In John Schuerholz's new book, he must mention a dozen times that the Braves have been champions for "fourteen straight years." They haven't. But they have won 14 division titles in 15 years, and that's very nearly as impressive.
What's not been impressive in 2006 has been Atlanta's pitching; the staff ERA, 4.76, ranks just 15th in the National League. It goes without saying, perhaps, that the Braves have not fared so poorly in this category in many, many years. Their starters rank ninth in the league, with a 4.58 ERA. Their relievers rank 16th in the league, with a 5.16 ERA.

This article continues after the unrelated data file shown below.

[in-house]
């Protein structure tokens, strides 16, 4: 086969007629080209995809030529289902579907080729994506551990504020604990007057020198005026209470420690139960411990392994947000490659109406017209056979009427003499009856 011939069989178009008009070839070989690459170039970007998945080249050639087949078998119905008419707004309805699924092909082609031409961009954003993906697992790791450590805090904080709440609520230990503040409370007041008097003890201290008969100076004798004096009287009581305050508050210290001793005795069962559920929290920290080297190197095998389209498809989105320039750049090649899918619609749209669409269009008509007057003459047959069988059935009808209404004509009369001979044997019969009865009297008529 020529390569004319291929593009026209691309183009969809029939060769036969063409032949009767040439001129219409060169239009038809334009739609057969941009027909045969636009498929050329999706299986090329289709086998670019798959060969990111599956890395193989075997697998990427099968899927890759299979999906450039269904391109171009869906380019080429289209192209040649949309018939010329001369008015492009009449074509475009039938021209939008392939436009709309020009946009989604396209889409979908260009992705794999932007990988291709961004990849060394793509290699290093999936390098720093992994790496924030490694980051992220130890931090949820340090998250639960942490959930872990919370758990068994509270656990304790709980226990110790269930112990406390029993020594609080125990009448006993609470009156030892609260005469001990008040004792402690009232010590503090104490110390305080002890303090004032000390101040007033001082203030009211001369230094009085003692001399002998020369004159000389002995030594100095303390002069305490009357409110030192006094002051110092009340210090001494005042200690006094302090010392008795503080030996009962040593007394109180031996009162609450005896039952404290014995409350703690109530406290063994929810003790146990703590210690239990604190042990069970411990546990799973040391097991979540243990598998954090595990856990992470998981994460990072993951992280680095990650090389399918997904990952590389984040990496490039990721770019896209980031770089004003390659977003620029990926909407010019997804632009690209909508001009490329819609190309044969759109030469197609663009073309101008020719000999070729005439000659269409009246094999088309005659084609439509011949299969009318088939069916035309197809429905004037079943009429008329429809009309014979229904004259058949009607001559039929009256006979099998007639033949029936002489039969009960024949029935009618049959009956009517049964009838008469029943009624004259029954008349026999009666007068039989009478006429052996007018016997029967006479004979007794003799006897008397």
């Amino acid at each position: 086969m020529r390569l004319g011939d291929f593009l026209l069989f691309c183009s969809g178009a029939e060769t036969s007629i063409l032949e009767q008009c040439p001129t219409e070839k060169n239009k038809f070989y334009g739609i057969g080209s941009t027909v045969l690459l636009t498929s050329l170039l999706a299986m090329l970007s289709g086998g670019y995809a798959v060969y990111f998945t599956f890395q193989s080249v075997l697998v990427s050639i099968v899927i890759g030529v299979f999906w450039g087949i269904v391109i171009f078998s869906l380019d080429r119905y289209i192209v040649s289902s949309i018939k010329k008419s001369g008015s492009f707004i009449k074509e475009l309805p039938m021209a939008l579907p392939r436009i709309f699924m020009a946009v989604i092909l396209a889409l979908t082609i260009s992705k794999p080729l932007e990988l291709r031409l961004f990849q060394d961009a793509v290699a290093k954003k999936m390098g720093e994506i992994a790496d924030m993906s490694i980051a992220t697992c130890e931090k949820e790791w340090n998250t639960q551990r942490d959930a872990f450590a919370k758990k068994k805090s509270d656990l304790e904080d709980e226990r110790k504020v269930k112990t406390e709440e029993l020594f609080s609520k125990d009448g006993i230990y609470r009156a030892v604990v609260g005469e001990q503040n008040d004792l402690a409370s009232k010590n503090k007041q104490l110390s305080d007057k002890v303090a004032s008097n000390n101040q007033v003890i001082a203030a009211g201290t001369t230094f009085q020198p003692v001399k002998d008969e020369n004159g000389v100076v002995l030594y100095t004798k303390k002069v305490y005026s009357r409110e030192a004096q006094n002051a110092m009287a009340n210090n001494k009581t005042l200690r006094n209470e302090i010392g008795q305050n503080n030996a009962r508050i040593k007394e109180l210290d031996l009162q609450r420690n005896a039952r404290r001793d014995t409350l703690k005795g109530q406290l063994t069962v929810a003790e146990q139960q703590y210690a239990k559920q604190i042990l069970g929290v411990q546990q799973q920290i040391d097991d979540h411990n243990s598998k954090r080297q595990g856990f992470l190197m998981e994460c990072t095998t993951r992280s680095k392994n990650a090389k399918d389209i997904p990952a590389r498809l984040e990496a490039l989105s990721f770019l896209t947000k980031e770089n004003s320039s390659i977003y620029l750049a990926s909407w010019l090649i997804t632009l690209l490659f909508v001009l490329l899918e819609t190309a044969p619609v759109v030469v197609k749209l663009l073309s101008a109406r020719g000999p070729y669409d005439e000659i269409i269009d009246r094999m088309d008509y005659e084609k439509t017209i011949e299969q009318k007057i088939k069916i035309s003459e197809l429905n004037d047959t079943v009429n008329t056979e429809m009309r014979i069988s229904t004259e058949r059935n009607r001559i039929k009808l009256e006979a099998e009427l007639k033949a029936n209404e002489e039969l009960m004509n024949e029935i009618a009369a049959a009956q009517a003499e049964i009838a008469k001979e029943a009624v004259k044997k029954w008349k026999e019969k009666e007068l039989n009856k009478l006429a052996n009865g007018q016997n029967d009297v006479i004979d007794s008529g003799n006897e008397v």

Can the pitchers do better? Sure. Anything's possible. In addition to John Smoltz and Tim Hudson, Braves starters John Thomson, Horacio Ramirez and Jorge Sosa all are capable of pitching better than they have. Based on past performance, that is. On the other hand, Smoltz and Hudson are doing essentially what they did a year ago. So is Thomson. Sosa's 2.55 ERA last season was not indicative of his underlying skills (this year, one analyst wrote of Sosa, "Potentially facing the biggest drop-off of any player"). Ramirez, too, wasn't particularly good in 2005 (same book, different analyst: "Tough to imagine what 2006 will bring. DN: Selling used cars in Ohio or No. 1 starter on the Royals.").